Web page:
With astonishing speed the German armies had conquered Denmark, Norway, Netherlands, Belgium, Poland, France, Yugoslavia and Greece. The British succeeded only barely to evacuate their mini-army from the beach of Dunkirk - without heavy weapons. U.S.A maintained their traditional isolationist foreign policy and took no part in the war. Most politicians thought that the communist Russia would collapse more or less by itself under attack by the experienced and well-equipped German armies.
In 1941 there was every reason to believe, that the Third Reich would win the war, and that Germany would be Europe's dominant power well into the foreseeable future.
Under such circumstances it might have seemed very important to maintain some sort of Danish government. It must have looked as the best hope of preserving a kind of Danish sovereignty.
The hope was not unrealistic. The Nazis seemed to have felt a certain veneration with their fellow Germanic peoples in Scandinavia, as they perceived us. Hitler himself had sympathy for the old Danish king.
It may have seemed essential not to get in direct opposition to the Germans. They must to be brought to believe that there was some sort of community between the two peoples. For example, also we could not stand the communists.
BOPA - the leading communist partisan group in the spring of 1945.
Leadership and strategy will very often require sacrifice. A chess player may sacrifice some pawns to get into a better position. A general may sacrifice some specific army units, for example in a diversionary attack, in order to pave the way for victory.
The Danish government chose to sacrifice the communists - for the good of the people.
The responsible Danish government may then have considered that a desperate "last stand" for democracy and freedom would have been the last chirp, which world history would have heard of a free Danish people.
The government Stauning was not afraid to tackle the problem and do, what they thought was right. Their goal was to save Denmark; democracy came second.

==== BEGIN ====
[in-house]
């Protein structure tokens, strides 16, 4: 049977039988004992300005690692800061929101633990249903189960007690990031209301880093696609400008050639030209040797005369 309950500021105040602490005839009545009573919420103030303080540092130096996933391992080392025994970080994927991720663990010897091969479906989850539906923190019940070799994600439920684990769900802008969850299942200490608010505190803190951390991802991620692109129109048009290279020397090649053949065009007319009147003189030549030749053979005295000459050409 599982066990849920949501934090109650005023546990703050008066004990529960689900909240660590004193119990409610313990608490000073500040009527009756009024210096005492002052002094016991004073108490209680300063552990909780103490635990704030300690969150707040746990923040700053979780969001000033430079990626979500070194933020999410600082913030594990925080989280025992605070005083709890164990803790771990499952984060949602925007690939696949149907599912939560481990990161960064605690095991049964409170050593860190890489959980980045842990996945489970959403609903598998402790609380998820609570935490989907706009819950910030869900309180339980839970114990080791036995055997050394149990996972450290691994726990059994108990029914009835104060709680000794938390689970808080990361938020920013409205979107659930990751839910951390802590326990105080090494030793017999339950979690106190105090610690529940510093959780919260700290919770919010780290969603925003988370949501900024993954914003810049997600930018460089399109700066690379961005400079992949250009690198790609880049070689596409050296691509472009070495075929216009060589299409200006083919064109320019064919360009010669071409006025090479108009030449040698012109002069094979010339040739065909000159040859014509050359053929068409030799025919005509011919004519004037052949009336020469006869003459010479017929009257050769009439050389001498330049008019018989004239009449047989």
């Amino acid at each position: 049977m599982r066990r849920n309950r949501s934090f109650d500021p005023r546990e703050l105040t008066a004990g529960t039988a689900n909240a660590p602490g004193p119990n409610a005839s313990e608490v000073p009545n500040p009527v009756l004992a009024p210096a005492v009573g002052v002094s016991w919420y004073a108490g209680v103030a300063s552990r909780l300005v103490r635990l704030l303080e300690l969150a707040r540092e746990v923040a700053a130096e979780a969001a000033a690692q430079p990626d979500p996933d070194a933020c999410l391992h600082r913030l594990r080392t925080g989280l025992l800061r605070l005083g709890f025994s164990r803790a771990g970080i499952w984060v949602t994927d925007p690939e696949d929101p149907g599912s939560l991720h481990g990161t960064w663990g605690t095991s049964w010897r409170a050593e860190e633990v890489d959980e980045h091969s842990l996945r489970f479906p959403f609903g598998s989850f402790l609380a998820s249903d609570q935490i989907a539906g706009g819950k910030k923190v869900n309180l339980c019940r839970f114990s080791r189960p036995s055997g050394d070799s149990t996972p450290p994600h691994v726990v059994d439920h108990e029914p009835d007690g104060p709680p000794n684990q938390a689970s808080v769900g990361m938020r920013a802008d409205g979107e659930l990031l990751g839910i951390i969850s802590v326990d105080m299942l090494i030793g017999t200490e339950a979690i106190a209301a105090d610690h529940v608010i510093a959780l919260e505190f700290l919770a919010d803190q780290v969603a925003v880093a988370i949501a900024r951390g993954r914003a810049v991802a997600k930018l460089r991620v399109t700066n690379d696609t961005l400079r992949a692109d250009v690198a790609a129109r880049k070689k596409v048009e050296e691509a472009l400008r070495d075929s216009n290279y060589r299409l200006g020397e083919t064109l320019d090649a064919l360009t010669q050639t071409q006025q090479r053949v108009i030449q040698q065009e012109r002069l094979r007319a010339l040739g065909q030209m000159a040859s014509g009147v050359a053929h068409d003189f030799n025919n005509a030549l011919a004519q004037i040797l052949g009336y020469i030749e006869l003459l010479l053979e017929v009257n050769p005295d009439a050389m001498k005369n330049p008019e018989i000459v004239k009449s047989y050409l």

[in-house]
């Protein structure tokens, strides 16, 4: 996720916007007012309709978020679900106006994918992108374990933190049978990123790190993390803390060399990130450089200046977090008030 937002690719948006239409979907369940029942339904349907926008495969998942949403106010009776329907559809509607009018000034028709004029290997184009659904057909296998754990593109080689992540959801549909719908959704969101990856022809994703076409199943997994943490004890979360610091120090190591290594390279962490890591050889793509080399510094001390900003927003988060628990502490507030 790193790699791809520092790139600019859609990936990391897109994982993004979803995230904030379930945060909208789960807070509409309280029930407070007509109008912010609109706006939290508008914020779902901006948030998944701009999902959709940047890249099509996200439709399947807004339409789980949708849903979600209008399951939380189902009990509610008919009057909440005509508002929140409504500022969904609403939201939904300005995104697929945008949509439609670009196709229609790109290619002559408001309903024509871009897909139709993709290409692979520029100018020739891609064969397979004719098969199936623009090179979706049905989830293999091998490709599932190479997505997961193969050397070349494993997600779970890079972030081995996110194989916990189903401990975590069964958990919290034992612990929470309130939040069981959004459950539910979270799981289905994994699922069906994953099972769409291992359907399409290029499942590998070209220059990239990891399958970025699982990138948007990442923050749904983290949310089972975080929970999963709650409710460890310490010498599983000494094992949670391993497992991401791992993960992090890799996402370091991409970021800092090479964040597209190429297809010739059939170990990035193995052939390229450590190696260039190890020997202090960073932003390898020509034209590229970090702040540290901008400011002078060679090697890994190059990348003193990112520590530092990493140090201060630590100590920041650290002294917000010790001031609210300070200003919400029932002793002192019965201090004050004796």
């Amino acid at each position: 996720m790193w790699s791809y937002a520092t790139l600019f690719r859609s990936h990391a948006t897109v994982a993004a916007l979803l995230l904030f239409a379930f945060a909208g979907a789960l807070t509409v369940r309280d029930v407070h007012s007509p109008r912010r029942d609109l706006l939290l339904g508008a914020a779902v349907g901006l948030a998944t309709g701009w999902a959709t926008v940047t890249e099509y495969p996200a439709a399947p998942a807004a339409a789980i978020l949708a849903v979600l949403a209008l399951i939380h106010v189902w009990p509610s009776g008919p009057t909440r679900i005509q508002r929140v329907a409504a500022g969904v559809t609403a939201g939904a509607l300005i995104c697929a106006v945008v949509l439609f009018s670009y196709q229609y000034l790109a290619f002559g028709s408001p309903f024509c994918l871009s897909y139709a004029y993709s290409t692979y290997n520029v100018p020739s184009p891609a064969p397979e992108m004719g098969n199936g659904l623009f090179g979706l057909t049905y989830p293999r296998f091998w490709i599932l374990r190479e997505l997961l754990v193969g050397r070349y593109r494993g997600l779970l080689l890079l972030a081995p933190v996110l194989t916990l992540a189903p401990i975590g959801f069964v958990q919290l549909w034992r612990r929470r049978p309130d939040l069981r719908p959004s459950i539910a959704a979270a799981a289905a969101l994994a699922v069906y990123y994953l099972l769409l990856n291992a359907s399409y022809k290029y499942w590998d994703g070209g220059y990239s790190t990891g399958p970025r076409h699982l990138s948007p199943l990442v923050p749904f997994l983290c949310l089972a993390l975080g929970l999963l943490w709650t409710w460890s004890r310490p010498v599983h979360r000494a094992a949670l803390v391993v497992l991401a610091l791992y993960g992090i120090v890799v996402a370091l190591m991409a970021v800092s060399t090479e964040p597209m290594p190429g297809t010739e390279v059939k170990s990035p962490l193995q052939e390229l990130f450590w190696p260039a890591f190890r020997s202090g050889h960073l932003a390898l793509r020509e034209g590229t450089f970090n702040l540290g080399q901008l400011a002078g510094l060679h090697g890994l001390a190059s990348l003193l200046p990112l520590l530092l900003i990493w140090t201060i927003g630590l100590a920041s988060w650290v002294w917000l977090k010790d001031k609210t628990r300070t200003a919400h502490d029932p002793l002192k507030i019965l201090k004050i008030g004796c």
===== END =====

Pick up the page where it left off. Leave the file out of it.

The communists were serious and energetic people, of whom the nation could be proud. Later in the guerrilla war, which followed, they proved their qualities. They became the backbone of the resistance. But the present situation required sacrifices.
The postwar authorities have consistently accepted the guerilla wars actions as emergency law. It is forbidden by Danish law to blow up other people's factories and trains, it is also forbidden to kill people because you think that they are informers or of any other reason. The postwar period however has accepted that these actions were necessary, and the freedom fighters were not prosecuted.
Historically, cooperation can be a perfectly logical strategy. For example, when the Persians invaded Greece in 480 BC, many Greek states chose to declare allegiance to the king of Persia and supplied soldiers to his army. So did the northern state of Thessaly, and so did all the Ionian cities along the coast of Asia Minor. "If you cannot beat them, join them", as it is said. It is just not wise to join a battle, that you cannot win.
Six thousand danish soldiers took part in the fierce fighting at the German Eastern front.
In the summer of 1945 thousands of surviving Danish volunteers returned home from the German eastern front.